It’s not a movie, even though there’s a movie by that name. (Rabbits Without Ears.) It’s also not a response to a nuclear disaster, as people fear is the reason behind a rabbit born with no ears after Fukushima meltdown in Japan.
It’s ugly and strange, but it’s happened to us. We have some earless bunnies.
The vast majority of the rabbits in our rabbitry are excellent mothers, even our first-timers. But then, occasionally, just like in real life, there are…
You know. The ones you don’t really like to take out in public because you aren’t quite sure what will happen. Kind of like that one family member who might get rowdy at a holiday dinner and be the star of a story told for generations?
Yeah. We have one of those.
Let it be freely said, I adore our Cinnamons. They are beautiful rabbits, friendly, and easy to hold and cuddle. They’re fabulous!
But then, there’s the one.
One Cinnamon doe had her litter a few weeks ago. I’m not completely bitter she had it at about 1 am and I stayed up to make sure she did alright so the babies wouldn’t freeze to death. (Alright, I’m a little bitter.) (I’m also glad I stayed up because she made a nest of hay out of the nestbox!)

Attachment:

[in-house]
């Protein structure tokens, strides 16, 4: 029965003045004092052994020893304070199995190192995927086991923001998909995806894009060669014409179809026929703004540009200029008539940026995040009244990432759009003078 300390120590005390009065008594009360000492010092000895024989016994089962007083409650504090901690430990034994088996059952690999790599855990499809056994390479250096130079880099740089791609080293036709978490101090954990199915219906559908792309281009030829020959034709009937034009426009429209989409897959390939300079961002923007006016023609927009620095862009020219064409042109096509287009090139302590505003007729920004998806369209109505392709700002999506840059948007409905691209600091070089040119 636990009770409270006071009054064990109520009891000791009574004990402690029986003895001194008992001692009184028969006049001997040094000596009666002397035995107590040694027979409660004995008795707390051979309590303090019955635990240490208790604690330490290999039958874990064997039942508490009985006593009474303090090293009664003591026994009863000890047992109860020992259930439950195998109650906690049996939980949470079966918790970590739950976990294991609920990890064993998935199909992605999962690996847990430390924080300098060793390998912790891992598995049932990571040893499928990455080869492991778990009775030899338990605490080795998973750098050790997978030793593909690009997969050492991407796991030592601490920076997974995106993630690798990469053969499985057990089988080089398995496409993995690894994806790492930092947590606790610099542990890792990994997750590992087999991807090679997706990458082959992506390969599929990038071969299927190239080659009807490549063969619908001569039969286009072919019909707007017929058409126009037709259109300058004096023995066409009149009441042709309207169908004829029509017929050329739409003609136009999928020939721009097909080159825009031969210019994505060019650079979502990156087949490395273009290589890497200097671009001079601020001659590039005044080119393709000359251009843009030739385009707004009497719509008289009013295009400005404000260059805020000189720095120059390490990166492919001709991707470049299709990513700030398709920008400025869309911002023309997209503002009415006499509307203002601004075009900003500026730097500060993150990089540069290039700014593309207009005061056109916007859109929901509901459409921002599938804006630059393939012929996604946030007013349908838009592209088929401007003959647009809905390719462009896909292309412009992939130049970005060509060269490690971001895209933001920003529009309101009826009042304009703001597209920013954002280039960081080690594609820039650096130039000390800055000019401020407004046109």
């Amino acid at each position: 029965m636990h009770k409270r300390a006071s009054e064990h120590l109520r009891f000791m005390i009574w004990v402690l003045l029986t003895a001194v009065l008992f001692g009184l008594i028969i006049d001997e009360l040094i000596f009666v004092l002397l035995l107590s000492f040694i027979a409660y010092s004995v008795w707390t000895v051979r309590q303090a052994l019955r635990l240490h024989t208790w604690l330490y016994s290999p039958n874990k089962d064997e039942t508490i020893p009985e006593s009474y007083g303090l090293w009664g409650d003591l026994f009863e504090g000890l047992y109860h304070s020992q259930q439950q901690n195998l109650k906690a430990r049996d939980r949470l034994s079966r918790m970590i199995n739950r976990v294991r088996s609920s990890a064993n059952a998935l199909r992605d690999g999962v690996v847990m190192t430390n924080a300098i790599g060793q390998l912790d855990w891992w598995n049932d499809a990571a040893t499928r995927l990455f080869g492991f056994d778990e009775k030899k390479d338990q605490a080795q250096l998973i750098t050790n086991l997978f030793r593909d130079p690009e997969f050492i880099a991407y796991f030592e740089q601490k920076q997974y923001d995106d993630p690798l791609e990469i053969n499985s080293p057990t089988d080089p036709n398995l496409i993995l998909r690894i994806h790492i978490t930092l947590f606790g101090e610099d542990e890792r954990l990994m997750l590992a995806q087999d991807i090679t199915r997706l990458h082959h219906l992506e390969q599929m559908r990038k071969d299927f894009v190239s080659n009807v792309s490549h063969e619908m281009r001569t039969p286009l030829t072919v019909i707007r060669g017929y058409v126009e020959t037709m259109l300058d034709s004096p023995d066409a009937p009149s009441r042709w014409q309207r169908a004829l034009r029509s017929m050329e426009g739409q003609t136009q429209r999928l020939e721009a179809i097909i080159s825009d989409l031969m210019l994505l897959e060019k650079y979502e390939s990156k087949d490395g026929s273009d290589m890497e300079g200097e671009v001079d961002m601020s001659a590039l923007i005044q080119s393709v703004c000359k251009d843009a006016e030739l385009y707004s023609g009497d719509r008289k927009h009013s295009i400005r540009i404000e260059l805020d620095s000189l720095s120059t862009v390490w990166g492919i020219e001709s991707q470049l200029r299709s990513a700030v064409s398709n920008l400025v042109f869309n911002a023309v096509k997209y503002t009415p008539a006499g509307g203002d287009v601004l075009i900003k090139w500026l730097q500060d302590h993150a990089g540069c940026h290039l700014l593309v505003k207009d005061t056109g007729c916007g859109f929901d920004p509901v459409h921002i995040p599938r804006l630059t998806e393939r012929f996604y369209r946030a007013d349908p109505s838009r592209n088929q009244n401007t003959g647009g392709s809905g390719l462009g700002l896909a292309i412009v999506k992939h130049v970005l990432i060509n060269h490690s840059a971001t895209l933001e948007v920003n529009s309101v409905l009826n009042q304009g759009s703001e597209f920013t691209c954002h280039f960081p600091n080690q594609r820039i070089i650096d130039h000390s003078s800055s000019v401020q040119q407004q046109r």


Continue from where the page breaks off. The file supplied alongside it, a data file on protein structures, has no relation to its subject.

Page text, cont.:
I’m bitter because the darn rabbit did such a fabulous job of cleaning her newborns up that she ate the ears right off of them! Out of six babies, only two have been left untouched, one poor baby lost half of its head as well!
We weren’t sure if the babies would survive their injuries, after all, losing a large flap of skin at birth seems to put a damper on the whole, “Welcome to life!” philosophy. Particularly in the case of the scalped baby, we didn’t know if it would be a more humane choice to put it down immediately.
But when we felt the hurt babies they didn’t seem to be in pain, so we let them go for 24 hours. A day later everyone was fat and the ears were scabbed. And 24 hours after that those babies were thriving.
So now we have some disfigured rabbits. What do we do with them?!
Well, first and foremost, we give their mama another chance. The rule of thumb is to give a brand new mom a chance at three strikes before you removed her from your breeding program. I will also say that even though she stinks at cleaning her kits up at birth this particular doe has been a great mom, nurses well, and has even fostered a few kits for us.
Second, we wait to see how the babies develop. Because they don’t have anything genetically wrong with them, if they have killer body types they could still be an asset to a breeding program. That is a question only time and growth will answer.
Finally, if they don’t have a body type we’d like to incorporate into our breeding program, they are still useful as sustenance for our family.
We’ll see how these little ones develop, but I’m comforted that it’s not the end of the world that we have some earless wonders!